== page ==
“Well we should probably get going. This is the time of day that dad is most active.”
“Sit down.” I muttered quietly.
“What?” Asher asked
“I said sit down” This time I was a little more forceful. I was gathering my courage. I was preparing myself for the inevitable fall out. Asher sat down and looked at me his head cocked to one side as if to ask “What the hell is going on?”
“I have something to tell you and it is not going to easy”
Concerned looks bloomed upon their faces. I could not tell if comprehension was there too. To my brothers no matter how sick he got my father was immortal. He would always get well and live to ride again. I paused. Trying to think of a kind or sensitive way to say this. Something to soften the blow. But really are there any words that would make this less painful? What was I supposed to do? Tell them that we sent my father to a farm where he could ride all day with other bikers? I opted for honesty. I opted to avoid the euphemisms my family never used anyway.
“Dad died this morning.”
I said it simply. Almost coldly. I did not want whatever small amount of grief I was feeling to intensify my brothers reactions. Asher sputtered “How? W-when? What h-h-happened? Was he alone? Please tell me he wasn’t alone!” The many emotions Asher was feeling were beginning to spill from his eyes. “Jason was with him.” I spoke soothingly. “Call her and find out the details.”
As I said this I looked over at Viz. He was standing with his hands clenched. Ready for a fight. Viz was not used to fights that he could not win and it made me feel desperately sad for him because I knew in that moment he would have taken on death with his bare hands if given the chance. His eyes, normally a warm amber, were lakes of fire. Asher was frantically talking to the hospital staff because Jason had been sedated. It was surreal. Like a scene from a movie as if any moment one of the characters would fall to their knees and scream “Noooooooo!” until they had no breath left.
Asher had just hung up the phone and fell into the chair beside me. I think that between the shock and the grief his legs could no longer hold him. He was mumbling, something about an “aneurism” and repeating “I should have been there. I should have been there.” Lost in this train of thought I noticed Viz before he did. He had been clenching his fists so hard that they were bright red but his face was a ghostly white. I had seen this before.
I jumped to my feet and reached for his shoulder but it was too late. Viz was releasing his fury on the posts that held up my porch. Thankfully they were sturdy.
“He didn’t deserve this!” Viz shouted and punctuated it with another flurry of punches.
“Stupid idiot! Taking all those risks!” More battering of my post.
“And where are you now, huh?” Viz screamed at the sky. I knew this anger for what is was… terror. Who would guide him now? Who would show him who he was supposed to be? I tried to come closer to him to offer some comfort but with his chest heaving from effort and rage he turned those burning eyes upon me and I thought better of it.
Asher was still sitting. Oblivious. “I should have been there” was still on his lips. He stared at his hands as if maybe, just maybe there was a way to change all of this.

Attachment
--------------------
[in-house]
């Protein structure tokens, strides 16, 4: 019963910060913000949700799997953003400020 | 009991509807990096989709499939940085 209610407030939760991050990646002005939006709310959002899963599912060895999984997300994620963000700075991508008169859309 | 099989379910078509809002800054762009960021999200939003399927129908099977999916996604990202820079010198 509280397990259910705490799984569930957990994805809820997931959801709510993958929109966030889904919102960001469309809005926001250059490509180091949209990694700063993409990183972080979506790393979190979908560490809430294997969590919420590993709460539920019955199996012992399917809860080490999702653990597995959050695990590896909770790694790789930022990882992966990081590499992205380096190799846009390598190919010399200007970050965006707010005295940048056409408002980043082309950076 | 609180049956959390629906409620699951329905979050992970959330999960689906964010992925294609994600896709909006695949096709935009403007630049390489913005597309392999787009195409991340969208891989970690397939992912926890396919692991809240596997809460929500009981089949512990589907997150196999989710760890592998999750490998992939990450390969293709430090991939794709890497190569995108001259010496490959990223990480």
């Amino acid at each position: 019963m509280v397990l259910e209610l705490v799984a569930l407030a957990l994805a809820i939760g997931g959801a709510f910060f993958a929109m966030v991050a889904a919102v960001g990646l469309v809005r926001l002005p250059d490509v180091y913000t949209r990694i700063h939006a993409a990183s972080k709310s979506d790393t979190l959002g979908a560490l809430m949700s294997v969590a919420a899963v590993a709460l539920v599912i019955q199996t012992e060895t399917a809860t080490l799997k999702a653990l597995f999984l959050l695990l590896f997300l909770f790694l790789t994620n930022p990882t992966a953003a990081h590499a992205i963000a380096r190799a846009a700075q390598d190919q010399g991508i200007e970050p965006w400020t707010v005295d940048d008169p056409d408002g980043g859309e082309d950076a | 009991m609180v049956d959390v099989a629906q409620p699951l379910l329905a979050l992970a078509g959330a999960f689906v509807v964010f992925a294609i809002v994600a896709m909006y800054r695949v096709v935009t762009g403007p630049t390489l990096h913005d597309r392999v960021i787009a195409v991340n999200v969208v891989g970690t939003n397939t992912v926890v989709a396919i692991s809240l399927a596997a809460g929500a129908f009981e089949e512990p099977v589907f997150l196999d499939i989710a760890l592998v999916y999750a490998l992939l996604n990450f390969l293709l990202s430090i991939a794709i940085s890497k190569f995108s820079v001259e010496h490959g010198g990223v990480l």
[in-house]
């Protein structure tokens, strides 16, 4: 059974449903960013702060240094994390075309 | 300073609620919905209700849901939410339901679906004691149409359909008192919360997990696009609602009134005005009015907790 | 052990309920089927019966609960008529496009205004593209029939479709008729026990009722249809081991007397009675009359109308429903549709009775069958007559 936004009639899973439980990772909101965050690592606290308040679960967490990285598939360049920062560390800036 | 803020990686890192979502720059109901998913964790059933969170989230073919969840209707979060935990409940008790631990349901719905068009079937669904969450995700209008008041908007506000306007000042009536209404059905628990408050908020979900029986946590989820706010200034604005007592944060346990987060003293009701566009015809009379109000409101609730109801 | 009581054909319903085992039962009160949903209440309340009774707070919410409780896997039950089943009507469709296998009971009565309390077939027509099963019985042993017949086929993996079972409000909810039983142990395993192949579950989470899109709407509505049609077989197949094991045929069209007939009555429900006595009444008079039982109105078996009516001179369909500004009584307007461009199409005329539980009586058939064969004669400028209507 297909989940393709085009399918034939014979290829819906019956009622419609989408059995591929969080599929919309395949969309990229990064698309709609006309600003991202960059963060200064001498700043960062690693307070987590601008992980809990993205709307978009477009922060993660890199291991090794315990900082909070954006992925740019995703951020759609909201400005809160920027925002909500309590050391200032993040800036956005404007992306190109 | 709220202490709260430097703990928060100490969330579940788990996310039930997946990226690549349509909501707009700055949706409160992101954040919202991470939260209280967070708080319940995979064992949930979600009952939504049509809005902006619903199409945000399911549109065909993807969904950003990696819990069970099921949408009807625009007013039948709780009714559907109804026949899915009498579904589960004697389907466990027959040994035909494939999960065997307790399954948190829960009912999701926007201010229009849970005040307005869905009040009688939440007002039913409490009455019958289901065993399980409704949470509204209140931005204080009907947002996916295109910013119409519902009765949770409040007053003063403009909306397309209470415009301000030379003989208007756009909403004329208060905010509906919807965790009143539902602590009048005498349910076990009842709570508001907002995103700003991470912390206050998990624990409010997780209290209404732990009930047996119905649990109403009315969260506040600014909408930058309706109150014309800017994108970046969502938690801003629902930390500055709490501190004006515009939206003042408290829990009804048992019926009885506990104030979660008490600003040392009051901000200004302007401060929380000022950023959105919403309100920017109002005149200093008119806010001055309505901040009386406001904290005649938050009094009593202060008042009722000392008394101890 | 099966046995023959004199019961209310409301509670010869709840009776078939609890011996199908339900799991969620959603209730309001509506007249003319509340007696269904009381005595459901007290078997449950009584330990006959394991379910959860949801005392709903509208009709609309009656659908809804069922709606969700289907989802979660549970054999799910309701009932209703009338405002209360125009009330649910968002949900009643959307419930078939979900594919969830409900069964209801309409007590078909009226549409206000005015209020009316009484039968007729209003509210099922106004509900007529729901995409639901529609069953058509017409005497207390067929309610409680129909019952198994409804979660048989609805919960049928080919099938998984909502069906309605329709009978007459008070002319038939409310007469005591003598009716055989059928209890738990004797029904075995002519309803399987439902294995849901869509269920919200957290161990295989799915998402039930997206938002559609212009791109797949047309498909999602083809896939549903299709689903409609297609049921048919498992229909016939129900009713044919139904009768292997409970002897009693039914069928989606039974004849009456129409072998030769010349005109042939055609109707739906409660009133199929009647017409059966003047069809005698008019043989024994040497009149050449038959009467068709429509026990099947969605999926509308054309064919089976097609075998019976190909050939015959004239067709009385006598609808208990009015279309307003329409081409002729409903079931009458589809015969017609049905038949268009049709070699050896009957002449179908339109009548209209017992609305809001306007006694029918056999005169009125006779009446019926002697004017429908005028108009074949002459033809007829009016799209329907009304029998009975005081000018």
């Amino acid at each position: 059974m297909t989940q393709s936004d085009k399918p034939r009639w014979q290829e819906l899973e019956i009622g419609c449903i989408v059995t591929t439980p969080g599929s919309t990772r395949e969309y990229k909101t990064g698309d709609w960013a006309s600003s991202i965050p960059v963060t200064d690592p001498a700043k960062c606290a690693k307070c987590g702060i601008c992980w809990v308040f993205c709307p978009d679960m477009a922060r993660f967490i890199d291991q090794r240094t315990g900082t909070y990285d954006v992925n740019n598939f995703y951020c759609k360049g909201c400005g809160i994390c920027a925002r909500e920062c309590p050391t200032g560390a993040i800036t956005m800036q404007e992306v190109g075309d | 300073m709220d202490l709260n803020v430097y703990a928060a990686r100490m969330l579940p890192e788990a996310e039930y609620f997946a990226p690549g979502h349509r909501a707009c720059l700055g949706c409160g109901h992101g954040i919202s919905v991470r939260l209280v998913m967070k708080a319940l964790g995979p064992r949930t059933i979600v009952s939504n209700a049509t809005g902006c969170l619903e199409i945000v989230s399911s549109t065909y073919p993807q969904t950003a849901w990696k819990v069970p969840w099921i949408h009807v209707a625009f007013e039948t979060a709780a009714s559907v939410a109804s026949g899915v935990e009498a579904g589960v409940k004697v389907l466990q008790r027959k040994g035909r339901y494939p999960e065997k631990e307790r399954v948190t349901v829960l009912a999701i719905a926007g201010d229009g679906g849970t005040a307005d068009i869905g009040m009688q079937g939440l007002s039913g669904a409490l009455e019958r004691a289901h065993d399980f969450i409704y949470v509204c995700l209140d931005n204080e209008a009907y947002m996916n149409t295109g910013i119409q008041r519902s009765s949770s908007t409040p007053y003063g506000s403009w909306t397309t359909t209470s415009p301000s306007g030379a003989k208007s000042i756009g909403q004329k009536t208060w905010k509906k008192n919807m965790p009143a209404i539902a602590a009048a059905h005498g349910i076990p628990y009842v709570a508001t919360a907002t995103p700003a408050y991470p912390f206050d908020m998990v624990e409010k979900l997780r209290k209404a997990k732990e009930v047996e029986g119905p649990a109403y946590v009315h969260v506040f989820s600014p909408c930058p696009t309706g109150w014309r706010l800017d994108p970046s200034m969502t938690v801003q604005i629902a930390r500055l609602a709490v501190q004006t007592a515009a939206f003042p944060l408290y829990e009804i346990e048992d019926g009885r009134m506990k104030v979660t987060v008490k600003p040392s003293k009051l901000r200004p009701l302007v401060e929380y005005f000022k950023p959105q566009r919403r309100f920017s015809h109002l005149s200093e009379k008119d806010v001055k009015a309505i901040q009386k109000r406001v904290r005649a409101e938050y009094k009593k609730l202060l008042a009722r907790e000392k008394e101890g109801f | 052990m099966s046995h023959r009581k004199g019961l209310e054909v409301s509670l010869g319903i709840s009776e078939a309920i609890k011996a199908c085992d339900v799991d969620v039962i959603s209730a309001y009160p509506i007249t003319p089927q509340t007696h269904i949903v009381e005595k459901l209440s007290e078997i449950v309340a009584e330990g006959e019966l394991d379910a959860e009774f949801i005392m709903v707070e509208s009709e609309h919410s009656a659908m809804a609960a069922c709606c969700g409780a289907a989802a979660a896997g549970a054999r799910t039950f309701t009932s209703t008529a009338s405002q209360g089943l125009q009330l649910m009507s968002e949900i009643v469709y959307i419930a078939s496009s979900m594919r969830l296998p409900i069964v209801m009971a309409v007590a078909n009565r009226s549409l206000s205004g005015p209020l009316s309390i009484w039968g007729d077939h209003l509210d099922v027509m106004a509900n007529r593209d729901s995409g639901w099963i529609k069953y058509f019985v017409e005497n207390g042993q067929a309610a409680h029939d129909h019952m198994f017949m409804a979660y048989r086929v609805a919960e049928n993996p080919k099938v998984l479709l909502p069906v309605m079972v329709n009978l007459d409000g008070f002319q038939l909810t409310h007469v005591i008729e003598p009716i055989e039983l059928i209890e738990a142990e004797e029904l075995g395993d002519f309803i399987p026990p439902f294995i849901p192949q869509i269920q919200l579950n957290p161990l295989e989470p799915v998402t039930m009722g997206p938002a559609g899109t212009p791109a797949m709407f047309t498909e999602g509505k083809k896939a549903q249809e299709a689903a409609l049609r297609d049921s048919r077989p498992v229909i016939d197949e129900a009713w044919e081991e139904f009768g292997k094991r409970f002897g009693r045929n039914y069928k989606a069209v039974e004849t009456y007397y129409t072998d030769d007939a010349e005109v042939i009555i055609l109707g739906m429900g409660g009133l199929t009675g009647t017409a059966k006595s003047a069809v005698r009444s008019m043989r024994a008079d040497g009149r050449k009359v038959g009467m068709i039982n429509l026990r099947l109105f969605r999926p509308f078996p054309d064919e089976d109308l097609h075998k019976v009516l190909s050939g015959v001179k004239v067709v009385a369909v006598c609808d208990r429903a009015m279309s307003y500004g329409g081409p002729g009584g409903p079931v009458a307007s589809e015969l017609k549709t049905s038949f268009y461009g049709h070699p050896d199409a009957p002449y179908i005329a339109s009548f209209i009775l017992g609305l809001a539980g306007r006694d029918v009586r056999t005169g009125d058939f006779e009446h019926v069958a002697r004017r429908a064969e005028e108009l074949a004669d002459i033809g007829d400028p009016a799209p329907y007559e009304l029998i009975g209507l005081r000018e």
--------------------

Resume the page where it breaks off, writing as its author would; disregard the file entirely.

“Fuck this!” Viz shouted and punched the post as hard as he could. I noticed now that both the post and my brother were covered in blood. Asher followed my line on sight and seemed to snap out of his shock. He stood putting a hand on Viz’s shoulder. Something I had not been brave enough to do. This seemed to diffuse some of Viz’s rage. He looked down sadly. Deflated. I had never seen him look so vulnerable, so wounded. Asher pulled him into a hug and Viz started crying. Sometimes when the worst happens only a brother will do.
I sat back down and stared at my shoes. I may have only been the messenger but it would be my words that they remembered for the rest of their lives. My words that had broken their hearts in a way that could never be repaired.
My father was cremated. Some of his ashes were given to close friends so they could spread them while riding their bikes in his favorite places. It was beautiful in a way. My father would remain chasing the wind forever. My father had taught me that what society thought didn’t matter as long as you were true to yourself. He taught me that good and evil were shades of grey and rules were meant to be broken. He taught me how to laugh at tragedy and that any obstacle could be overcome even if you destroyed yourself in the process. If any man embody the ride or die philosophy it was him.
My brothers and I were given the rest of the ashes. My sister has a deep dislike of death rituals and chose not to participate but we gave her a small bottle to keep. We went to the camp grounds and I thought of all the lessons I had learned from this man who I held in my hands reduced to dust. We spread his ashes on the cliff that over looked the lake. Oldest to youngest.
“Heroes never die.” Asher said as the ashes fell
“I can’t believe you made me cry old man.” Viz said “I can still hear you saying “Man up” whenever I get tears in my eyes. Oh, and I broke three of my knuckles. You would have been so proud.” Viz grinned in a way that was both mournful and filled with love and admiration. He let the ashes fall and sighed a sound of downhearted acceptance that this was finally over.
I stepped up last. I chose a quote I had often heard my father say.
“Yea though I walk through the valley of the death I shall fear no evil… because I am the baddest motherfucker to ever walk through this goddamned valley.”
I let the ashes fall and the wind kicked up and carried them off the cliff. Down into the valley. At that moment I knew that we were all imaging my father as he had been long ago. As free and rebellious as the wind. As powerful as a storm. With hands that may have been stained but could still hold his children. In some eternity somewhere he was riding again. Maybe Asher is right. Heroes never really die.